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Publishing in Mayberry with Algonquin:: :: ::


More than a house, Algonquin is publishing's
mountain village. You sense this may be ultra-chic
Mayberry and may (somehow) be a micro-Manhattan.
Moreover, a quick stroll indicates this certainly is literature's Main Street.

By Heather Harreld

Author Elizabeth Stone often had found working with a publishing house to be like "standing in front of an opaque curtain" with her manuscript on the other side. Not so with her current publisher Algonquin Books where, she says, "at least the curtain is translucent."

Founded as a small and independent trade publisher in 1982 by Louis Rubin, Jr. and Shannon Ravenel in Chapel Hill, N. C., Algonquin now boasts authors such as Lee Smith, Suzanne Bern and Kaye Gibbons, but still has maintained many of the characteristics of a smaller house.

While working with Algonquin for more than four years to get her book published, Stone says she felt wrapped in a small community at the publishing house, which was acquired by New York-based Workman Publishing in 1989 but still maintains offices in Chapel Hill.

While many large publishers isolate the various team members (behind that opaque curtain) from an author, Stone says she worked personally with at least 10 people at Algonquin.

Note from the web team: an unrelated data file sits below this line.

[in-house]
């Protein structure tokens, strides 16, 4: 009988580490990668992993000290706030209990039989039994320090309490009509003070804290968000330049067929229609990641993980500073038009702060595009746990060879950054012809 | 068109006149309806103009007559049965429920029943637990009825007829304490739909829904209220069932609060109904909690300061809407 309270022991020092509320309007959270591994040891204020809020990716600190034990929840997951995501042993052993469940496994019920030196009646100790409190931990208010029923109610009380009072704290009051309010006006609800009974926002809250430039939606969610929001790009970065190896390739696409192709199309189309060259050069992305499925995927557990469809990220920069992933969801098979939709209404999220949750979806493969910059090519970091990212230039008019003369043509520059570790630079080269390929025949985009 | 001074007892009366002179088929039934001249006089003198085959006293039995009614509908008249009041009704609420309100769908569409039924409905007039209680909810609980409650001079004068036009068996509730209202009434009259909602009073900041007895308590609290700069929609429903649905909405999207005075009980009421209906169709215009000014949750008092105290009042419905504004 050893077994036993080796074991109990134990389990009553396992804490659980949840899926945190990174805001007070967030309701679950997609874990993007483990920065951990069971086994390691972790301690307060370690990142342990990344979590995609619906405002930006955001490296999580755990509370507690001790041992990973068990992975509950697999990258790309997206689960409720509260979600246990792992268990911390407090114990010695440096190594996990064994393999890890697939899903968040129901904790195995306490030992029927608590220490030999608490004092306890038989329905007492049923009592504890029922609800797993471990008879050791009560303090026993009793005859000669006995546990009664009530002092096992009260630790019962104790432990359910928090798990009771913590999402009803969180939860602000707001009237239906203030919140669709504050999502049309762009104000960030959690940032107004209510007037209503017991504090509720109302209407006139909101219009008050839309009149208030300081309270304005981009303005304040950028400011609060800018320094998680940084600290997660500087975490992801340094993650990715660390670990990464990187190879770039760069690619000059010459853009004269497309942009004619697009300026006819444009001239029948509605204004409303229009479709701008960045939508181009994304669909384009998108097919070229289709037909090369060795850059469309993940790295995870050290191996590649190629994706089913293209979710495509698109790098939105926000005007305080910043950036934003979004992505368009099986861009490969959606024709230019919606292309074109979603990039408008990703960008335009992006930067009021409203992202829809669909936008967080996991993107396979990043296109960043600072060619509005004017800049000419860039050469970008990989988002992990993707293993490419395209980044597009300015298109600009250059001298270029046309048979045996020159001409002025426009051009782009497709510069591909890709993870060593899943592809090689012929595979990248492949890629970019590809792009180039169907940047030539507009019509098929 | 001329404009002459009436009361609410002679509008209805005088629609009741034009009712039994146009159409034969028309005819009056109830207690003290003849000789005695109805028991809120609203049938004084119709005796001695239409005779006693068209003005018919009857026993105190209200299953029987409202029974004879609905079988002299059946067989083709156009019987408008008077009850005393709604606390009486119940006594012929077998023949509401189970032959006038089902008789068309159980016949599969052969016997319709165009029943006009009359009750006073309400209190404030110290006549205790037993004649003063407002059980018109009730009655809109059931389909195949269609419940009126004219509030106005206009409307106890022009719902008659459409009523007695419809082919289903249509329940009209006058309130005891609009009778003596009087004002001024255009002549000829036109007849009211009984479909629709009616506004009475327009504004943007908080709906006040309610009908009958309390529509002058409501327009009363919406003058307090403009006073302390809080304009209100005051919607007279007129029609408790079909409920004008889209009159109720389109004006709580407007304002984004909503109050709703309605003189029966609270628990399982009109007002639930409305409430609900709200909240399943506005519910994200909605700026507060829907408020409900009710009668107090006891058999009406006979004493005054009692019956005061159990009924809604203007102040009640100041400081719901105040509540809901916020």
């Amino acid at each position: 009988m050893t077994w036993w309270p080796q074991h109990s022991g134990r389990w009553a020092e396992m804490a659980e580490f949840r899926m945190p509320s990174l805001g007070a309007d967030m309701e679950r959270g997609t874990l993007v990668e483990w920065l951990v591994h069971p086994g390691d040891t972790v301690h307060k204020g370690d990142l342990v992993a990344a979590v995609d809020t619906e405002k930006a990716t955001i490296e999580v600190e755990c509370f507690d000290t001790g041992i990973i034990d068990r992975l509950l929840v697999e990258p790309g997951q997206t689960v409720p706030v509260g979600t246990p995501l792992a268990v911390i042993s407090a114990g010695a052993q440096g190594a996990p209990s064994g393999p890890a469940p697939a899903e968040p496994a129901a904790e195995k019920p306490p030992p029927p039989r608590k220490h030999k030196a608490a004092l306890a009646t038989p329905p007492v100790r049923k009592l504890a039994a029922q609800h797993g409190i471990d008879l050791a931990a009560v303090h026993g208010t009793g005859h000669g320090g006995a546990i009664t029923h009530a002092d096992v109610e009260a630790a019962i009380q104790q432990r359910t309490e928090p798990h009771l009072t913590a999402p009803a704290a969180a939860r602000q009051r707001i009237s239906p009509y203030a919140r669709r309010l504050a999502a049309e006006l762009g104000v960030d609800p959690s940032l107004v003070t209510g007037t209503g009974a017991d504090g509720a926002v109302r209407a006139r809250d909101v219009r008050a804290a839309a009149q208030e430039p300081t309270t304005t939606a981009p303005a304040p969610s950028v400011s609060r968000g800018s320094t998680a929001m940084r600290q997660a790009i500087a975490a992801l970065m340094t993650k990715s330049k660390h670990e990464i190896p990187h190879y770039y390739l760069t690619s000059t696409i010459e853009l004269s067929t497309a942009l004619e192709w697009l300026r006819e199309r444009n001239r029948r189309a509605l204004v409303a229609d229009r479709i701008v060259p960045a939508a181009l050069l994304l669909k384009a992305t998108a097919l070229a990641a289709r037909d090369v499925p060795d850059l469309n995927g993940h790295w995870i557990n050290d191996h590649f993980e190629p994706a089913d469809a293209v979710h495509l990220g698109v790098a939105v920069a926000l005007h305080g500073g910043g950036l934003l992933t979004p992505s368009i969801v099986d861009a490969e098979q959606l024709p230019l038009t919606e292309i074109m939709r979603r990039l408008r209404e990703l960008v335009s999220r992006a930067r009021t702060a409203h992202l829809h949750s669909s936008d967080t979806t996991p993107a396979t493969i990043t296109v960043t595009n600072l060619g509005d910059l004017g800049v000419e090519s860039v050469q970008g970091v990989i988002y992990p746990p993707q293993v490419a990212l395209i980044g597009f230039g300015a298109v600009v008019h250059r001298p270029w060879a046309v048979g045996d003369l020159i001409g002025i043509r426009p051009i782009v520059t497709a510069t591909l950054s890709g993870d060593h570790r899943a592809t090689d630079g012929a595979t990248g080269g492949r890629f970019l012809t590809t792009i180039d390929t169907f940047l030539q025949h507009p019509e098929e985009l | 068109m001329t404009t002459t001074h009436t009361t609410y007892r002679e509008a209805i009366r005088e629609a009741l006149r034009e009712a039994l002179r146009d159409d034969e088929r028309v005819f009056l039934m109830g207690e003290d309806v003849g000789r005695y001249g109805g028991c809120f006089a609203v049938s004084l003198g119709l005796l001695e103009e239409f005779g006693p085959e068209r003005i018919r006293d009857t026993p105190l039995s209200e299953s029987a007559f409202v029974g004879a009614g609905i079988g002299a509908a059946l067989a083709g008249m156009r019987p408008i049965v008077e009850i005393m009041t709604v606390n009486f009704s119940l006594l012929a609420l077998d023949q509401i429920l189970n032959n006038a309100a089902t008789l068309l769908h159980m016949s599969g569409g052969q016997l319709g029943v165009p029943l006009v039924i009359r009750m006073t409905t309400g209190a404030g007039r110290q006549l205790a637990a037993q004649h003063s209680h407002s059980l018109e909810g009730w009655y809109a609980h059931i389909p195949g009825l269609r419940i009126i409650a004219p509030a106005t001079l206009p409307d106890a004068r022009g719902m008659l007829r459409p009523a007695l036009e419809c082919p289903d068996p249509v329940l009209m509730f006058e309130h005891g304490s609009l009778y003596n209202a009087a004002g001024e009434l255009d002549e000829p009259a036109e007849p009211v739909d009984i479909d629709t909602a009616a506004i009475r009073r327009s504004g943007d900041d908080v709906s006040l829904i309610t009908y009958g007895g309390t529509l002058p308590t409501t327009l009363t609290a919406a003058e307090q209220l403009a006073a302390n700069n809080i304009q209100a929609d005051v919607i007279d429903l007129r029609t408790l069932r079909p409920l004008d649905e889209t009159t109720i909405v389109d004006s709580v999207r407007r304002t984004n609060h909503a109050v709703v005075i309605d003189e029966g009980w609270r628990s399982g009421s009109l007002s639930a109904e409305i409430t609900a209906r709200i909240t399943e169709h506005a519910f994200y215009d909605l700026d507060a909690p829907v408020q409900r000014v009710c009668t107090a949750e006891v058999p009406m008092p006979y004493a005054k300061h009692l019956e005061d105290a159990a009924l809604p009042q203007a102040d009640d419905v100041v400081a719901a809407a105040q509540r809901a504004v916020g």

But that was near the end of her seven-year journey to create "A Boy I Once Knew: What a Teacher Learned from her Student," which Stone wrote based on the diaries her former high school student Vincent willed to her after his death of AIDS. Earlier in 1998, Algonquin editor and publisher Elisabeth Scharlatt questioned why Stone was even writing the book.

"Elisabeth said to me, 'Why are you doing this? Why don't you put them away? Why are you agreeing to take this on?'" Stone says. "I thought my story was a straight woman on the East Coast pays homage to a gay man who dies of AIDS on the West coast, [but] that wasn't the story at all. [Scharlatt] said, 'I'm haunted by this manuscript.' This was someone I had not seen in 25 years."

Scharlatt's prodding - the two went back and forth about the book for several years - prompted Stone to reevaluate why she was not able to pack the diaries away.

"I realized I was not really good at dealing with the dead people in my own life," Stone says. "Vincent …really learned how to grieve and really learned how to keep those who had died - and there were many - with him. I was learning how to deal with the dead and learning from him how to deal with death. When I incorporated that into the manuscript, then Elisabeth finally said to me, 'I guess I am going to have to buy this book.' Her curiosity of why I was doing this…the way she pressed me to answer that question - it was the perfect question in response to which the whole manuscript coalesced."

The book, which was published in May, also has benefited from Algonquin's flexibility in marketing it, Stone says. It is being sold in the death and dying section at Borders and in biography in Barnes & Noble because it really defies standard classification. So, Algonquin is leveraging its links with educational organizations - because of Stone's background as a teacher - to help market the book.

"For any writer of a book the trick is to find an interest group's coattails so that it develops a home," Stone says. "[Scharlatt] titled it so the emphasis would be on the teacher/student relationship [because] this could so easily have been mistaken for yet another AIDS book, which is the kiss of death.